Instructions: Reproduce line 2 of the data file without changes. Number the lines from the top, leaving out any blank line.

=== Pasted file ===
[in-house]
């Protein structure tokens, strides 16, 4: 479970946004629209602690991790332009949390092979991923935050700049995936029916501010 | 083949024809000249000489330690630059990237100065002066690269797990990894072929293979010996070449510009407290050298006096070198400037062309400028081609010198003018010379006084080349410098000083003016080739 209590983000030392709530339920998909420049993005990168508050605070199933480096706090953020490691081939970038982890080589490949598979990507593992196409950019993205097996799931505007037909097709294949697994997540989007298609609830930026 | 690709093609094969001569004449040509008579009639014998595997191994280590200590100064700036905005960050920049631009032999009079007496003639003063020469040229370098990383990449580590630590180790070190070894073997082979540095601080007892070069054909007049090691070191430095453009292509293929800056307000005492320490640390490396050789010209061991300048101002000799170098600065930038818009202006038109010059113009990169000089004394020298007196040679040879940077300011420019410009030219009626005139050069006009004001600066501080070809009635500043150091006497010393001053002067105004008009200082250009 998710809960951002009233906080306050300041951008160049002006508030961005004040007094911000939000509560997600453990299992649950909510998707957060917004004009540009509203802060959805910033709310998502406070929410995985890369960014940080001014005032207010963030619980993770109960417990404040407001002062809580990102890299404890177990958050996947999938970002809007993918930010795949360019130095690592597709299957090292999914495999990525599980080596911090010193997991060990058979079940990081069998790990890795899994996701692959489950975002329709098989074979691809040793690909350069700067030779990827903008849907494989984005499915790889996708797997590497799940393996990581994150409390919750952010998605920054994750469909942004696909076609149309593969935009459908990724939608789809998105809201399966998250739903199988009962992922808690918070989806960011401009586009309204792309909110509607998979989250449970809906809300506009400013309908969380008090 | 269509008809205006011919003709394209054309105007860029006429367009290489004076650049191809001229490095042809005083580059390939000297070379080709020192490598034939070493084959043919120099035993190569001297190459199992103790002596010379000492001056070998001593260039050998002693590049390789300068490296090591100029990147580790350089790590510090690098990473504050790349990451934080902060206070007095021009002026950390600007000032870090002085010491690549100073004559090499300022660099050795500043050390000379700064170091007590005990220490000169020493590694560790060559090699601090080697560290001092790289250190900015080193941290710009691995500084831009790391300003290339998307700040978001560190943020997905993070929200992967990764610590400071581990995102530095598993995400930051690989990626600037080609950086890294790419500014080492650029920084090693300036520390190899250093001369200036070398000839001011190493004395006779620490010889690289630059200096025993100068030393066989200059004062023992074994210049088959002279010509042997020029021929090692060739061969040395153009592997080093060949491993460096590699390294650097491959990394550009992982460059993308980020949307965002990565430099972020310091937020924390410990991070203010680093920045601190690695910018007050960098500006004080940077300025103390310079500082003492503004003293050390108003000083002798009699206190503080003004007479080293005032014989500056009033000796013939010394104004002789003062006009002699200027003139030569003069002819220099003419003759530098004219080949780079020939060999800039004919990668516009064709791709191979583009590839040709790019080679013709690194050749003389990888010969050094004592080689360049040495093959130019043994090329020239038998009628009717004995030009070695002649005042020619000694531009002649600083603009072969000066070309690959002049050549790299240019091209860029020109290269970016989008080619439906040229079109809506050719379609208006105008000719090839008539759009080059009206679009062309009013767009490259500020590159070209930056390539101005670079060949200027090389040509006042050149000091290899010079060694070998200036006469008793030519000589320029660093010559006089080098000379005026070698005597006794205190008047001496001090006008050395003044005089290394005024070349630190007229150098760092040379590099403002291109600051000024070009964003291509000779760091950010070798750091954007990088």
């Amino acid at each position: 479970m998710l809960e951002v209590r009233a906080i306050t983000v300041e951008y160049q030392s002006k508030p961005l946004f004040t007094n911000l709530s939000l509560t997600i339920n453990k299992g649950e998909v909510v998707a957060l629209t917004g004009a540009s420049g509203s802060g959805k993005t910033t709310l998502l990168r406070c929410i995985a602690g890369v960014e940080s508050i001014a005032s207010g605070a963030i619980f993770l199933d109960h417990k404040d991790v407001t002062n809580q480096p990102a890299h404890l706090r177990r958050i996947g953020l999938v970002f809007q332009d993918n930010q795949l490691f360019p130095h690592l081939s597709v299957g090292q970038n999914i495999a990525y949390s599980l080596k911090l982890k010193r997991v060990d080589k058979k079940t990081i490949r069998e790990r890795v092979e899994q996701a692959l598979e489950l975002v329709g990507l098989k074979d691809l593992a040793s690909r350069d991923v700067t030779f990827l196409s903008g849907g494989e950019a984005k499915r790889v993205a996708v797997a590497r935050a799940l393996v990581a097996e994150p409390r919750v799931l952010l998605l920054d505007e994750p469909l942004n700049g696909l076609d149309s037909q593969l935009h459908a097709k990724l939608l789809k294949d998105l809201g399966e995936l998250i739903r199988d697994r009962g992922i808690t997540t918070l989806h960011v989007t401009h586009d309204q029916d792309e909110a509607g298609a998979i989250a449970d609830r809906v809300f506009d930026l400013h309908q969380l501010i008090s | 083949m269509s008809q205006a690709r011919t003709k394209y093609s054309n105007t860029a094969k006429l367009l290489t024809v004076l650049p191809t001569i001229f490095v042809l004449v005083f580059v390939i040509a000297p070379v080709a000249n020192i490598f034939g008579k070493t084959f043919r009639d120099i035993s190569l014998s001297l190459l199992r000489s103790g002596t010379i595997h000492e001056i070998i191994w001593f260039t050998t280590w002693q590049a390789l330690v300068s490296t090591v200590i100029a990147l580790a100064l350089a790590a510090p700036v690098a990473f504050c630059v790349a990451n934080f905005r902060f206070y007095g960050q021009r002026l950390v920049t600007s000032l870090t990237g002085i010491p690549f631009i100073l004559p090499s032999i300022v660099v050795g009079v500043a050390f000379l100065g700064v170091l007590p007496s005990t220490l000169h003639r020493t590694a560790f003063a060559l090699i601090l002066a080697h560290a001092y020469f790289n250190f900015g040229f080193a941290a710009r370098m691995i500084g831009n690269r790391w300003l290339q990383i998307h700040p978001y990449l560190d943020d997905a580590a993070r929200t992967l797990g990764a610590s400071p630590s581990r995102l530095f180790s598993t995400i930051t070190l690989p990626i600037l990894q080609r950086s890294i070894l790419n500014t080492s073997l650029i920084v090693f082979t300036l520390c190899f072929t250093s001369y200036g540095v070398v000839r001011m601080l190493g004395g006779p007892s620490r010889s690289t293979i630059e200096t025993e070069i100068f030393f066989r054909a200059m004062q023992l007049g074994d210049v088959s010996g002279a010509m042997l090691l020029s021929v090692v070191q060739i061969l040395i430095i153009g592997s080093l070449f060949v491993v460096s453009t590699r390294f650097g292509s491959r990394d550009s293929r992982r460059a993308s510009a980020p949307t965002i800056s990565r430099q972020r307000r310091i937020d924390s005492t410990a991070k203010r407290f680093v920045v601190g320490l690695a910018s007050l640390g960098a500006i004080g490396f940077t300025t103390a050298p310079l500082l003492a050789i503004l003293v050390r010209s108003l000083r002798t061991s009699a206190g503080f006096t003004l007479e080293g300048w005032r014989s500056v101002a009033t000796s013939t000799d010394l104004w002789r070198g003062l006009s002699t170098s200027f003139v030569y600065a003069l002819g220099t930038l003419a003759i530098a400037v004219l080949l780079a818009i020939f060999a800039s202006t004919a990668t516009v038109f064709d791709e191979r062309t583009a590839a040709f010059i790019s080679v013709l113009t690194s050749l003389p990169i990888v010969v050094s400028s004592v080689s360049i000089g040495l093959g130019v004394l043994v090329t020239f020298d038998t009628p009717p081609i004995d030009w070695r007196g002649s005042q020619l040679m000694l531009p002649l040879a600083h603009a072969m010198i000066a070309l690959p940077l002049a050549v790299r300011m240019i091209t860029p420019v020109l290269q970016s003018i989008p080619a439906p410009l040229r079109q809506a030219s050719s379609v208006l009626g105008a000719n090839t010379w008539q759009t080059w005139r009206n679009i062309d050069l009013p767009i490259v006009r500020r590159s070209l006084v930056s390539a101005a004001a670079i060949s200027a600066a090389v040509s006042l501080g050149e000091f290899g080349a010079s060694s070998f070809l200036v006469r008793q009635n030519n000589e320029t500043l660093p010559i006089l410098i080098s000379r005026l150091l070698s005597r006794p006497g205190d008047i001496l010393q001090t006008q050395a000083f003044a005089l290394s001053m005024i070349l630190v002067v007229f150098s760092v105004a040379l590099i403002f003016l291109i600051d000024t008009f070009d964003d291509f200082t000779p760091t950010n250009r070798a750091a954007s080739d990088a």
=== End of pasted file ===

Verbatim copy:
């Protein structure tokens, strides 16, 4: 479970946004629209602690991790332009949390092979991923935050700049995936029916501010 | 083949024809000249000489330690630059990237100065002066690269797990990894072929293979010996070449510009407290050298006096070198400037062309400028081609010198003018010379006084080349410098000083003016080739 209590983000030392709530339920998909420049993005990168508050605070199933480096706090953020490691081939970038982890080589490949598979990507593992196409950019993205097996799931505007037909097709294949697994997540989007298609609830930026 | 690709093609094969001569004449040509008579009639014998595997191994280590200590100064700036905005960050920049631009032999009079007496003639003063020469040229370098990383990449580590630590180790070190070894073997082979540095601080007892070069054909007049090691070191430095453009292509293929800056307000005492320490640390490396050789010209061991300048101002000799170098600065930038818009202006038109010059113009990169000089004394020298007196040679040879940077300011420019410009030219009626005139050069006009004001600066501080070809009635500043150091006497010393001053002067105004008009200082250009 998710809960951002009233906080306050300041951008160049002006508030961005004040007094911000939000509560997600453990299992649950909510998707957060917004004009540009509203802060959805910033709310998502406070929410995985890369960014940080001014005032207010963030619980993770109960417990404040407001002062809580990102890299404890177990958050996947999938970002809007993918930010795949360019130095690592597709299957090292999914495999990525599980080596911090010193997991060990058979079940990081069998790990890795899994996701692959489950975002329709098989074979691809040793690909350069700067030779990827903008849907494989984005499915790889996708797997590497799940393996990581994150409390919750952010998605920054994750469909942004696909076609149309593969935009459908990724939608789809998105809201399966998250739903199988009962992922808690918070989806960011401009586009309204792309909110509607998979989250449970809906809300506009400013309908969380008090 | 269509008809205006011919003709394209054309105007860029006429367009290489004076650049191809001229490095042809005083580059390939000297070379080709020192490598034939070493084959043919120099035993190569001297190459199992103790002596010379000492001056070998001593260039050998002693590049390789300068490296090591100029990147580790350089790590510090690098990473504050790349990451934080902060206070007095021009002026950390600007000032870090002085010491690549100073004559090499300022660099050795500043050390000379700064170091007590005990220490000169020493590694560790060559090699601090080697560290001092790289250190900015080193941290710009691995500084831009790391300003290339998307700040978001560190943020997905993070929200992967990764610590400071581990995102530095598993995400930051690989990626600037080609950086890294790419500014080492650029920084090693300036520390190899250093001369200036070398000839001011190493004395006779620490010889690289630059200096025993100068030393066989200059004062023992074994210049088959002279010509042997020029021929090692060739061969040395153009592997080093060949491993460096590699390294650097491959990394550009992982460059993308980020949307965002990565430099972020310091937020924390410990991070203010680093920045601190690695910018007050960098500006004080940077300025103390310079500082003492503004003293050390108003000083002798009699206190503080003004007479080293005032014989500056009033000796013939010394104004002789003062006009002699200027003139030569003069002819220099003419003759530098004219080949780079020939060999800039004919990668516009064709791709191979583009590839040709790019080679013709690194050749003389990888010969050094004592080689360049040495093959130019043994090329020239038998009628009717004995030009070695002649005042020619000694531009002649600083603009072969000066070309690959002049050549790299240019091209860029020109290269970016989008080619439906040229079109809506050719379609208006105008000719090839008539759009080059009206679009062309009013767009490259500020590159070209930056390539101005670079060949200027090389040509006042050149000091290899010079060694070998200036006469008793030519000589320029660093010559006089080098000379005026070698005597006794205190008047001496001090006008050395003044005089290394005024070349630190007229150098760092040379590099403002291109600051000024070009964003291509000779760091950010070798750091954007990088």